When Rony Rolando Herrera was a young boy, he became a child at risk after he was abandoned by his father. Rony’s mother gave everything she had to raise Rony and his three brothers on her own; a task that was only made more difficult by the impoverished circumstances the family lived in. Thankfully, Rony’s support did not end with his mother. Through a nonprofit, Rony was enrolled in a child protection program that redetermined his life path. Now, Rony is dedicated to doing the same for the children in his school.
Rony is a science teacher and director of a primary school in San Jose del Cacao, Honduras. San Jose del Cacao is a rural community where hardship, tradition and poverty prevent education from being a priority. “The customs of these communities are from past civilizations and focus on working the land, not developing psychologically or intellectually,” Rony explained.
The barriers to education are most detrimental to the most vulnerable members of the community, including young girls. As a teacher, it was not uncommon for Rony to see his female students, as young as 13 years old, drop out of school after entering relationships with older men who abused and manipulated them. “These girls are in their teenage years and they are not empowered to know their rights or to continue with their education. They don’t know that they can change the failed system in their communities that believe women’s only purpose is to reproduce, do laundry and cook,” Rony said.
Through the Alliance for the Protection of Children, of which CWS is a member, Rony is dedicated to protecting his most vulnerable students. By joining the program, PREVENIR*, run by the Alliance, students at Rony’s school are given the opportunity to receive a more holistic education that aims to reduce the risks they may experience outside of the classroom. Rony elaborates that, “the educational process must be comprehensive. In addition to learning about things like science or biology, children need to know their rights. They need to know, for example, their right to a home, a family, an education and their right to stay in school.”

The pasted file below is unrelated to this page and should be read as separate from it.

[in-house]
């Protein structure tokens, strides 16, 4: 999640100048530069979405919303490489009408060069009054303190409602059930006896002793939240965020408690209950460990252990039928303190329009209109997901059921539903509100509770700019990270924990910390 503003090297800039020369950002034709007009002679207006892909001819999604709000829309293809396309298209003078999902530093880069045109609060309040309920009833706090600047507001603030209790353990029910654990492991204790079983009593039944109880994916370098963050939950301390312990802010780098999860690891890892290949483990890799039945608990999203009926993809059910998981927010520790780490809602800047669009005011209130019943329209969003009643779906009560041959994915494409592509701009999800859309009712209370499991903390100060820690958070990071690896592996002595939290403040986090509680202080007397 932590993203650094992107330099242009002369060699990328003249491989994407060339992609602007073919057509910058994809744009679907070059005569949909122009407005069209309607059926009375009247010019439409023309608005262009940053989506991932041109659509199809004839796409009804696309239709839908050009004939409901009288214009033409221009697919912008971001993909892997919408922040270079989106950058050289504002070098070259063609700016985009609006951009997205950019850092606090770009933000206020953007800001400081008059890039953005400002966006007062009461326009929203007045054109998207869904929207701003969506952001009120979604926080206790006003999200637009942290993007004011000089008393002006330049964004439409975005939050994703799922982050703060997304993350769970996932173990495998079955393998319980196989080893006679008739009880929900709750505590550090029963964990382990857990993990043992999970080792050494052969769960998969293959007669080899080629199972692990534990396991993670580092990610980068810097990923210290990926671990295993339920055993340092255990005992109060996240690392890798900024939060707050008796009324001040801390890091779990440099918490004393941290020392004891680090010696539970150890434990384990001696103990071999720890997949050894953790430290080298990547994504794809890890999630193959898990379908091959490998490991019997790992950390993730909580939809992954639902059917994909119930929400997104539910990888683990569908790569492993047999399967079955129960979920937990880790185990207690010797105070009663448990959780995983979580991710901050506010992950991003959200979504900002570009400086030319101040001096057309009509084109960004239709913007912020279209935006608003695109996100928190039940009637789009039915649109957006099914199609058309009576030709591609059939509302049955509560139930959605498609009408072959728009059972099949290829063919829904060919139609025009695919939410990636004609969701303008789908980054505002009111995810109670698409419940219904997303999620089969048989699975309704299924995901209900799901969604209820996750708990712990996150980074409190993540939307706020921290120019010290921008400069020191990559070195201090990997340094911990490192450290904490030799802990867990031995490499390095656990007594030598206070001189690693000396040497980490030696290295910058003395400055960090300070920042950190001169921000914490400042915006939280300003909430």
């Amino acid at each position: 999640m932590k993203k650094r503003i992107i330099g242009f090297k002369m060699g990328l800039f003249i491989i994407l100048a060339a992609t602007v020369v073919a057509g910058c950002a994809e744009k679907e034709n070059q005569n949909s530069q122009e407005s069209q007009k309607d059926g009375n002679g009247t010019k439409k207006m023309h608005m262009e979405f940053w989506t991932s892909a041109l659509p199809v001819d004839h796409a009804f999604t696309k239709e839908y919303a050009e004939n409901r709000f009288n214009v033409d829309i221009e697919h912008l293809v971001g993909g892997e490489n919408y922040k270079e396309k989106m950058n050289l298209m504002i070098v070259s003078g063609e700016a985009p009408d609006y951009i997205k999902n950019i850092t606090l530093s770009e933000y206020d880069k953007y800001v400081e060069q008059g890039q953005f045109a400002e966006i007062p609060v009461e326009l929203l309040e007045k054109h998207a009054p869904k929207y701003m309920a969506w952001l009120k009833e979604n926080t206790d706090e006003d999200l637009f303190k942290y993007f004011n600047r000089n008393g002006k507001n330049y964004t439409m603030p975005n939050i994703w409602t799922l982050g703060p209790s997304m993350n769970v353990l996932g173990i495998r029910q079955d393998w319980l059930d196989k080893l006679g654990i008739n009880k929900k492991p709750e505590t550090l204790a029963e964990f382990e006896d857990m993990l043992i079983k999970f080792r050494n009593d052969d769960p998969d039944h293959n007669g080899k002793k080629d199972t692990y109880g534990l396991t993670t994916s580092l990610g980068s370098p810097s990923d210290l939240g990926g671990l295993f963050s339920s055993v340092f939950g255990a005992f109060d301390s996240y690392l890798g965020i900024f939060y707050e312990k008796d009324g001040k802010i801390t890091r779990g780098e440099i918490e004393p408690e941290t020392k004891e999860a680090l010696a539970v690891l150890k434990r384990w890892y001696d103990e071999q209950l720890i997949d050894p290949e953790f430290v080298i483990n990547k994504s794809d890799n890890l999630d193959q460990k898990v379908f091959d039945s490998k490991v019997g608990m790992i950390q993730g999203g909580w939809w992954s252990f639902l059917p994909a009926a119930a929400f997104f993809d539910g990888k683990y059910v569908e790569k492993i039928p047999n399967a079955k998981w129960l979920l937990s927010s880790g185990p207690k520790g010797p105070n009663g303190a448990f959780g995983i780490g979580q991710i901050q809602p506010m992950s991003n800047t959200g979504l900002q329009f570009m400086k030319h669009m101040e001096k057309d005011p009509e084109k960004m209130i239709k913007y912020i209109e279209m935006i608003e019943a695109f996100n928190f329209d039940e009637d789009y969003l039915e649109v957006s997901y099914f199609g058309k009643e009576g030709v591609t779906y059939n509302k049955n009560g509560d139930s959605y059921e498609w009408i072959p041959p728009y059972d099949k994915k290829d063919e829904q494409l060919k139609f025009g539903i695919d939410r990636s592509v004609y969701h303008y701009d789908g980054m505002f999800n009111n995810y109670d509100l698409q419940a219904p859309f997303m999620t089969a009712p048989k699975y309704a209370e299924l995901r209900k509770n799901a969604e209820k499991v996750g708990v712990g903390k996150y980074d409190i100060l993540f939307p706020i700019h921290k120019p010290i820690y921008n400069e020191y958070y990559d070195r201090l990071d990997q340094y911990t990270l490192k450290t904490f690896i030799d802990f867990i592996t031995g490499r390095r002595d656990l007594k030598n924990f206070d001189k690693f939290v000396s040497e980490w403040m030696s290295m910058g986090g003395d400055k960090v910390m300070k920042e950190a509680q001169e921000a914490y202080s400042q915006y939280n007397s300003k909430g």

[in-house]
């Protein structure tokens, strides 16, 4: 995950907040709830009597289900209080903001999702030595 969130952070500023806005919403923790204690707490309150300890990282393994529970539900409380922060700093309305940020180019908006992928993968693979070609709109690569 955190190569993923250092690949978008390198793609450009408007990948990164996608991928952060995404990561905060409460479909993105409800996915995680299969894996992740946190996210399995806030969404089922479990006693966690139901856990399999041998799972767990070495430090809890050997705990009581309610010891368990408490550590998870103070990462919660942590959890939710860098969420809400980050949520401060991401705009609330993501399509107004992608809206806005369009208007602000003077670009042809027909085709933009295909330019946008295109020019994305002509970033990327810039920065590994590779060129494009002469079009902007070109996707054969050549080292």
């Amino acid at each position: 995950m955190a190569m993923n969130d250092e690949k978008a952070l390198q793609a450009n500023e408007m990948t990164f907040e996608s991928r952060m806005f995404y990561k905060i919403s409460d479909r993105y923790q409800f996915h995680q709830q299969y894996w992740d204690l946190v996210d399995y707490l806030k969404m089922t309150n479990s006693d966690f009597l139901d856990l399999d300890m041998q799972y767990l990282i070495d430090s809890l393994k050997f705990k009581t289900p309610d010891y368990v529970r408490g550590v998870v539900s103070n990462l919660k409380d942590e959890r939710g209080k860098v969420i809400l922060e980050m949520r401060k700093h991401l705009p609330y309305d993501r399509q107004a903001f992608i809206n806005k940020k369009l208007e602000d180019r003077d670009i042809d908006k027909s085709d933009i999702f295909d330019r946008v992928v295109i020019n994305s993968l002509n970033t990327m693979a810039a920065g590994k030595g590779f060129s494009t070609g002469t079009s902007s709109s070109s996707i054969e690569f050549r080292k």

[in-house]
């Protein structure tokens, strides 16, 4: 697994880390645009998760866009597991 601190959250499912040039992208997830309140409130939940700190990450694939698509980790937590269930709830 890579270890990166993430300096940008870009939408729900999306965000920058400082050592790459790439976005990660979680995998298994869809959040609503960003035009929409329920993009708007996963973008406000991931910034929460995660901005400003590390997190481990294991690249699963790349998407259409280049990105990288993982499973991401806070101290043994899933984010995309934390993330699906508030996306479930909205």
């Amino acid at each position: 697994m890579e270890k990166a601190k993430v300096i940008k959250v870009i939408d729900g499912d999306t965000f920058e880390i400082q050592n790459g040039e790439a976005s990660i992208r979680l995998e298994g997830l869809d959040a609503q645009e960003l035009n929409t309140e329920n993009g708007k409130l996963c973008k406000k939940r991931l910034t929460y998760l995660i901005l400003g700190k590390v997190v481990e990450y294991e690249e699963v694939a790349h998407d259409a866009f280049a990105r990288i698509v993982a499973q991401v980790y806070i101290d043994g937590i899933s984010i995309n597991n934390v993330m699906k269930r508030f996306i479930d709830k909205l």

The program accomplishes this through lessons on children’s rights, personal hygiene, artistic expression, spiritual development, cultural understanding and basic life skills such as how to use public transportation. Children are also granted access to psychosocial support and additional resources.
Rony calls himself a “dreamer” and told us his hope is that his students will no longer experience abuse, that they will be able to see alternative paths to safety and stability and that they won’t ever feel isolated or rejected. He added that he already sees a change and that others have noticed it too. “It’s gratifying when people tell me our students are so well-educated because they weren’t always like that. You can see now how they have changed.”.
Behind Rony’s motivation lies a shared understanding of what it is like to be a child in need who is cared for and given a chance at a safe and stable life. “I am a product of this kind of help,” he said, acknowledging all those who make programs like this one possible. Rony now carries the love he received from both his mother and the humanitarian workers who supported him, to the students he serves every day. He stated, “This type of support changes lives,” and added that even if out of 140 students, only one is impacted, he knows this impact will carry over to future generations, just as it did for him.
*The PREVENIR project is implemented by various faith-based organizations that are members of the Alliance for the Protection of Children, in Mexico, Honduras, Guatemala, and El Salvador. The Alliance has implementing partners in each of these countries. In Honduras, one of these partners is SPASS Honduras (Passionist Social Services).
You can learn more about the work CWS does in Latin America by clicking here.